News story

New powers preventing unwanted 'garden grabbing'

Decentralisation Minister Greg Clark announces new plans to take gardens out of the brownfield category.

This was published under the 2010 to 2015 Conservative and Liberal Democrat coalition government

Building site viewed through a fence

Councils and communities are being given new powers to prevent the destructive practice of ‘garden grabbing’ and to decide what types of homes are suitable for their area, Greg Clark announced today (9 June 2010).

Map of local authority areas with high rates of garden grabbing

Over the last decade, many councils have been left frustrated at being unable to prevent a dramatic increase in the number of new houses being built on previously residential land such as people’s back gardens - up from 1-in-10 to 1-in-4 between 1997 and 2008.

Planning guidance has classified gardens as previously residential land’, in the same brownfield category as derelict factories and disused railway sidings, robbing communities of green breathing space, safe places for children to play and havens for urban wildlife.

Mr Clark is today unveiling plans to take gardens out of the Brownfield category, a simple step that will dramatically transform councils’ ability to prevent unwanted development on gardens where local people object and protect the character of their neighbourhoods.

Watch a video on garden grabbing

Video transcript (MS Word Document, 30KB)

From today Mr Clark will also scrap the minimum density target, handing power back to town halls and local communities to decide what new homes are best for their area. The target has contributed to the lack of family sized homes and flats that local people need. Councils will now work with local communities and developers to deliver more family homes and affordable housing the local community.

Greg Clark said:

For years the wishes of local people have been ignored as the character of neighbourhoods and gardens have been destroyed, robbing communities of vital green space.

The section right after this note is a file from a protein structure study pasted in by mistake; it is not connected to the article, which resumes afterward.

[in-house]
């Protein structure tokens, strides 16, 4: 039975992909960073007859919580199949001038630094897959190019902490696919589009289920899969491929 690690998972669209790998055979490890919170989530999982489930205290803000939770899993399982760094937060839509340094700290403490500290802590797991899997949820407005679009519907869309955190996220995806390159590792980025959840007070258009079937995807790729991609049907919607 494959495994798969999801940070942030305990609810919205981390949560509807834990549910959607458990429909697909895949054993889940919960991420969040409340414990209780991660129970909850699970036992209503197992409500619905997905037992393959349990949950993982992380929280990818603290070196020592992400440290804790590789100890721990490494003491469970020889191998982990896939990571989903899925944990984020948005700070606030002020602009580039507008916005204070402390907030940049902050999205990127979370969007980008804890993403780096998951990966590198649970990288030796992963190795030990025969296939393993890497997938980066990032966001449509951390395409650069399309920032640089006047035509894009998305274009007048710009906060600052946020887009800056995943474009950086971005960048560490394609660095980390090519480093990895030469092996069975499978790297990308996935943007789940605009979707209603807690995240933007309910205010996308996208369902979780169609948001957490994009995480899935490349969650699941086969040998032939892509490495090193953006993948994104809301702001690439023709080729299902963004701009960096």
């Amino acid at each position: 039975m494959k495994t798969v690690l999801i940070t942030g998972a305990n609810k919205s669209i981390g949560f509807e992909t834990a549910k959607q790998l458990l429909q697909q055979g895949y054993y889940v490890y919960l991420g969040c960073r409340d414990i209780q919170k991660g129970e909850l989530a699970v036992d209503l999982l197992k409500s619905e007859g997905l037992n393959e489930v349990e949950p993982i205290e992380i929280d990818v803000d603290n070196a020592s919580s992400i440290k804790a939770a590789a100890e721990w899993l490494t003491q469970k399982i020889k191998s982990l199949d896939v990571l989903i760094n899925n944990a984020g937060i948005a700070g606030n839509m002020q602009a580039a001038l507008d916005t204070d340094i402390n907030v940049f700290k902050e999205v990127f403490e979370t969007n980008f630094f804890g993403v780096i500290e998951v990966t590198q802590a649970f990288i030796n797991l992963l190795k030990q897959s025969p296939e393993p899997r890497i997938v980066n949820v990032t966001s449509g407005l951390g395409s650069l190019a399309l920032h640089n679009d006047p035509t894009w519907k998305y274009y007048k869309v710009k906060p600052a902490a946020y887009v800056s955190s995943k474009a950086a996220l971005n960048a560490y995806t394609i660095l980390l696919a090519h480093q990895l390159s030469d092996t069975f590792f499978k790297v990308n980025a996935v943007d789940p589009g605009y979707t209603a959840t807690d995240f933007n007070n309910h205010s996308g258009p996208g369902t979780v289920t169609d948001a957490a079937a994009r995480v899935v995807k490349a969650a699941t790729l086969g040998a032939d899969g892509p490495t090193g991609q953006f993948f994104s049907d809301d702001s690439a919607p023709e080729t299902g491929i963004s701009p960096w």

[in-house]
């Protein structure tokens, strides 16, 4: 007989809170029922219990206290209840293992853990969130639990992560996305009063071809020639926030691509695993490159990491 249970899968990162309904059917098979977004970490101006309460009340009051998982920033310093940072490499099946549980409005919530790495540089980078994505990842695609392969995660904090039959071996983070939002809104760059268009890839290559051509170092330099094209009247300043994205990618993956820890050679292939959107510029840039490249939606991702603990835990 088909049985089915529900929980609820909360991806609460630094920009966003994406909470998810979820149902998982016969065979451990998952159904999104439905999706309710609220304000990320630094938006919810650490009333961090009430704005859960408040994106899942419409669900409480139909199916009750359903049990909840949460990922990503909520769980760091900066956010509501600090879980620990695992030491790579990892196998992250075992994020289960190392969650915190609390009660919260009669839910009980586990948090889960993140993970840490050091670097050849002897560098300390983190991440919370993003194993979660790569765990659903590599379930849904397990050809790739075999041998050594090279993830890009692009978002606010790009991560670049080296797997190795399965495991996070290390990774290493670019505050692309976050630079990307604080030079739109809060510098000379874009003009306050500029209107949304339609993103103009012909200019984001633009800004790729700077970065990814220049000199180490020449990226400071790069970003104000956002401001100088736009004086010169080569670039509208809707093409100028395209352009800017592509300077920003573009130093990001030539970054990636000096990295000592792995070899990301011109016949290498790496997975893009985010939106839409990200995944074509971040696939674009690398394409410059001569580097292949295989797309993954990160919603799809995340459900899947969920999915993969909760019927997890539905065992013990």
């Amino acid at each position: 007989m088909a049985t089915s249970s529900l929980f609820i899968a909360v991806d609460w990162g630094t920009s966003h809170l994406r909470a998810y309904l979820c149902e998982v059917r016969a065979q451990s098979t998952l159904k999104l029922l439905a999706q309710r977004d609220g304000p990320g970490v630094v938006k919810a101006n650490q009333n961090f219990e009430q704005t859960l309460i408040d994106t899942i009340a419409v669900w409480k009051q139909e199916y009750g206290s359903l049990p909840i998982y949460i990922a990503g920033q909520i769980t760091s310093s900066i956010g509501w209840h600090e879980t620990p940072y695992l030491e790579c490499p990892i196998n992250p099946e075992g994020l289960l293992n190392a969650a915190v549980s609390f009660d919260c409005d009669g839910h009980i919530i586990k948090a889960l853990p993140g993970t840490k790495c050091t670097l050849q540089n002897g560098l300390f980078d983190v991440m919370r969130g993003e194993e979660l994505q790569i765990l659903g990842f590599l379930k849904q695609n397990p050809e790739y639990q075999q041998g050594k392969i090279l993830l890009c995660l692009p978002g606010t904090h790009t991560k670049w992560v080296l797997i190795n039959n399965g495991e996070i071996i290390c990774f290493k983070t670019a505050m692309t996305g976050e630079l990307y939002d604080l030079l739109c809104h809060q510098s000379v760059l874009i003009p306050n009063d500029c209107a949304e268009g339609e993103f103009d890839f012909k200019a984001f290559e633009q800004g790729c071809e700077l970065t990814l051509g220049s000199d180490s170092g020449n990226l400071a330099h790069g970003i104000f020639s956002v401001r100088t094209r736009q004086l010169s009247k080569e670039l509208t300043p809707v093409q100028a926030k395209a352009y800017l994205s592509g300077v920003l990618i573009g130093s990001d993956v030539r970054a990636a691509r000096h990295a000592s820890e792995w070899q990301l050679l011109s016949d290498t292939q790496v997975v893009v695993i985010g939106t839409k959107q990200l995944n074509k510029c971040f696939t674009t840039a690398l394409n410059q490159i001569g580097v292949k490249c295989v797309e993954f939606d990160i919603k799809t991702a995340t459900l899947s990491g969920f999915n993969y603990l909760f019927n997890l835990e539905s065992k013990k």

It is ridiculous that gardens have until now been classified in the same group as derelict factories and disused railway sidings, forcing councils and communities to sit by and watch their neighbourhoods get swallowed up in a concrete jungle.

Today I am changing the classification of garden land so councils and communities no longer have their decisions constantly overruled, but have the power to work with industry to shape future development that is appropriate for their area.

This is just the start of wholescale reform I want to make to the planning system, so councils and communities are centre-stage in a reformed system that works for them, and is not just a tool of top-down policy.

Housing Minister Grant Shapps said:

The current system with its push for high density has resulted in developers building 1 or 2 bedroom executive flats, when the greatest need is often for affordable family homes. That’s why from today communities will be allowed to make their own decisions about what homes are needed in their area, and no longer be victims of a system designed to maximise profits and minimise choice.

Dr Simon Thornton Wood, Director of Science and Learning at the Royal Horticultural Society said:

We welcome any measure that protects the vital resource we know gardens to be. Gardens like parks, are the green lungs of cities, improving air quality, controlling air temperature and flood risk and providing a haven for wildlife. Beyond these very practical benefits of gardens we know that gardening is great for physical and mental health. That’s why we would like planning measures to go further than protecting existing gardens, to guarantee high quality green space and gardening opportunities in all new building developments, wherever they are.

Richard Bashford - Project Manager, RSPB said:

Gardens are mini nature reserves on our doorsteps and vital habitats for all sorts of wildlife. Many much loved species rely on green spaces like gardens, such as the song thrush and house sparrow, both of which have suffered massive declines in the last few years. House sparrow numbers have plummeted by over 60% and we have lost almost 75% of song thrushes. If more garden space is turned into buildings they will likely decline further and the wonder that children experience on the doorstep will dwindle.

We hope that the new measures will protect the habitats of species that have become synonymous with English gardens and demonstrate a rich eco system in our own back yards such as frogs, toads and bumble bees.

Facts on garden grabbing

  • recent government figures for 2008 show that 80% of homes were built on brownfield land, up from 56% in 1997; this incorporates development on previously residential land that includes gardens, which has risen nationally from 11% to 23% between 1997 and 2008, but is much higher in some local areas (see the spreadsheet below)
  • new build statistics show the decline in the number of houses built has largely been for 4+ bed houses, with small declines in 2 and 3 bed houses; there has been a corresponding proportionate increase in 2 bed flats

Proportion of new dwellings on previously residential land by local authority (MS Excel Spreadsheet, 55.5KB)

Published 9 June 2010